If the pothole was between 250 feet and 500 feet from Karmel Road, then plaintiff was required to prove that the Town had received prior written notice that brought the pothole's existence to the Town's attention (see, Weinreb v. City of New York, 193 A.D.2d 596, 598, 597 N.Y.S.2d 432;  Holt v. County of Tioga, 95 A.D.2d 934, 935, 464 N.Y.S.2d 278, lv denied 60 N.Y.2d 560, 471 N.Y.S.2d 1028, 459 N.E.2d 195, appeal dismissed 60 N.Y.2d 701, 468 N.Y.S.2d 1028, 455 N.E.2d 1268, appeal dismissed 466 U.S. 919, 104 S.Ct. 1698, 80 L.Ed.2d 172).   The Town contends that the petition it received in July 1993 does not fulfill this function because it does not reasonably identify the area where plaintiff fell.   Lacking any information as to the distance between the potholes that were the subject of the petition and the subject pothole, we cannot resolve this issue as a matter of law;  thus, the sufficiency of the notice remains a question of fact for a jury to resolve (see, Pier v. Pavement Resource Mgrs., 144 A.D.2d 803, 804, 534 N.Y.S.2d 555).

For these reasons, we conclude that summary judgment in the Town's favor was not warranted.   We are further persuaded that such relief was inappropriate due to the fact that plaintiff's representative was denied access to the Town's maintenance records which could have provided her with relevant information on the issue of the Town's control and maintenance of the Road (see, Campbell v. City of New York, 220 A.D.2d 476, 477, 631 N.Y.S.2d 932).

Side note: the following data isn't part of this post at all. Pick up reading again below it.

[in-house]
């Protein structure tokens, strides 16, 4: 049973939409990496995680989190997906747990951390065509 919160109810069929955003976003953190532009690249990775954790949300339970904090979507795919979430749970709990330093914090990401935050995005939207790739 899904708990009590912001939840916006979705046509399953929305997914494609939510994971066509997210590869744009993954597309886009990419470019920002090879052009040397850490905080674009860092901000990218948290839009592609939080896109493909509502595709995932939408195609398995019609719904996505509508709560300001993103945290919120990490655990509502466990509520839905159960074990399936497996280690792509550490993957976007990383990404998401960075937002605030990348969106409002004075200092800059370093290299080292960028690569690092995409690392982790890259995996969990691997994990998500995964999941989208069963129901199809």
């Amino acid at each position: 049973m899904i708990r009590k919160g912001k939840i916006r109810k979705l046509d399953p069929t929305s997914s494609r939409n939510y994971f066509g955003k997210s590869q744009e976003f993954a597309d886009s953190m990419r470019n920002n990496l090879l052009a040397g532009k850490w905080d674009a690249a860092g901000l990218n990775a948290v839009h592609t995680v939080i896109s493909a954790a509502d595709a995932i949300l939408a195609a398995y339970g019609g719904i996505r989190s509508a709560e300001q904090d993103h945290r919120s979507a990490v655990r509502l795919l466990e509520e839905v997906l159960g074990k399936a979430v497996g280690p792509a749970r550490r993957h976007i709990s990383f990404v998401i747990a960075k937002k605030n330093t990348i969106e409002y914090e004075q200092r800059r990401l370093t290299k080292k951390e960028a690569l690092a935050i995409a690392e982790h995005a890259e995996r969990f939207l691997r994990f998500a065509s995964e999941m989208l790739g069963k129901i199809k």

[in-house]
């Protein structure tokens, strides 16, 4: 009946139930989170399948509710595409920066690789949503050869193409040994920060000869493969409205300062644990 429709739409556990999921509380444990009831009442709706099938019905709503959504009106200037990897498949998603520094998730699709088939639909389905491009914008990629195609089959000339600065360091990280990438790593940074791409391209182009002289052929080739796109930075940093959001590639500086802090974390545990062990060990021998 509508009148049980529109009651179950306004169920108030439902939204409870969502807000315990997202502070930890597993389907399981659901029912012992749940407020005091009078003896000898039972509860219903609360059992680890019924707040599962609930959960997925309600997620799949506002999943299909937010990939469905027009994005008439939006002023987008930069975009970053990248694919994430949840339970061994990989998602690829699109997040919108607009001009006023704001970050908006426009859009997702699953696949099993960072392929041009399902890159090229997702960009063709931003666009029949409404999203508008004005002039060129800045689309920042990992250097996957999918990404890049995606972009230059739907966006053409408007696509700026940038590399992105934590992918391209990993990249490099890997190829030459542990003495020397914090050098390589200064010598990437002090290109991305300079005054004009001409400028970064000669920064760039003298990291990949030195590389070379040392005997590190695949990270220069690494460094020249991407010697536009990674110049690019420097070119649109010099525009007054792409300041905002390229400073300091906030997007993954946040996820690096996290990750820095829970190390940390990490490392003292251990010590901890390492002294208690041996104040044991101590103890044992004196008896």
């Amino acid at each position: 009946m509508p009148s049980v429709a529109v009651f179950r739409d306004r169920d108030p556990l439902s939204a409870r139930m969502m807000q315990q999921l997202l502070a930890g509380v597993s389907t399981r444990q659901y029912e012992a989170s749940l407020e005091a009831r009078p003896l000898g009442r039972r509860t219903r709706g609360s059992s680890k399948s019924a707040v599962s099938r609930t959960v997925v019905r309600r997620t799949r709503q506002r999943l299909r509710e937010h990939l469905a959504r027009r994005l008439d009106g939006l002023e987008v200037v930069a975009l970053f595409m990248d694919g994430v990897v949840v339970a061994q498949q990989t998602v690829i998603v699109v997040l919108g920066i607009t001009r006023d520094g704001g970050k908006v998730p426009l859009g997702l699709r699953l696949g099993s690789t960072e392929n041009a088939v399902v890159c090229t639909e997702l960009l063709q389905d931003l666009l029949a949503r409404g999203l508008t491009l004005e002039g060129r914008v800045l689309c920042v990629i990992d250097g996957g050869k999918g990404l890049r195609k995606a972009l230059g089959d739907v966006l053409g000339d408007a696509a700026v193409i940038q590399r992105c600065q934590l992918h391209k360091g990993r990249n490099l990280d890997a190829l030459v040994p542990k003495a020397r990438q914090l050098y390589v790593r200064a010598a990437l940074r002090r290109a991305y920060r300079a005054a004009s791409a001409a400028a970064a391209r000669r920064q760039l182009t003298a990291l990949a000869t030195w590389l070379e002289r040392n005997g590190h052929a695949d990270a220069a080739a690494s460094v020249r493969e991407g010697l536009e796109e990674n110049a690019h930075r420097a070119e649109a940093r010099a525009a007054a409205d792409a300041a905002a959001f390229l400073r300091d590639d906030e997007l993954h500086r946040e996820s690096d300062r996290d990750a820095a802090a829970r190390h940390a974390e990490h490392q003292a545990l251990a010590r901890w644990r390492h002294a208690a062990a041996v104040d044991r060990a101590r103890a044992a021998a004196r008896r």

Lastly, since the deficiencies in plaintiff's notice of claim were cured at the General Municipal Law § 50-h hearing by her testimony and the photograph of the accident scene, we see no reason to dismiss the complaint on the ground of inadequate notice, particularly as there is no indication that plaintiff intended to mislead or confuse the Town (see, Poitier v. New York City Hous. Auth., 199 A.D.2d 11, 604 N.Y.S.2d 566;  Glekel v. City of New York, 151 A.D.2d 231, 232, 541 N.Y.S.2d 815).

ORDERED that the order is reversed, on the law, with costs, and motion denied.


1.   The Town's written notice statute provides:No civil action shall be maintained against the Town * * * for damages or injuries to person * * * sustained by reason of any highway * * * being defective, out of repair, unsafe, dangerous or obstructed unless written notice of such * * * condition * * * was actually given to the Town Clerk * * * or the Town Superintendent of Highways * * * (Local Law No. 1 of Town of Fallsburg § 107.1)

WHITE, Justice Presiding.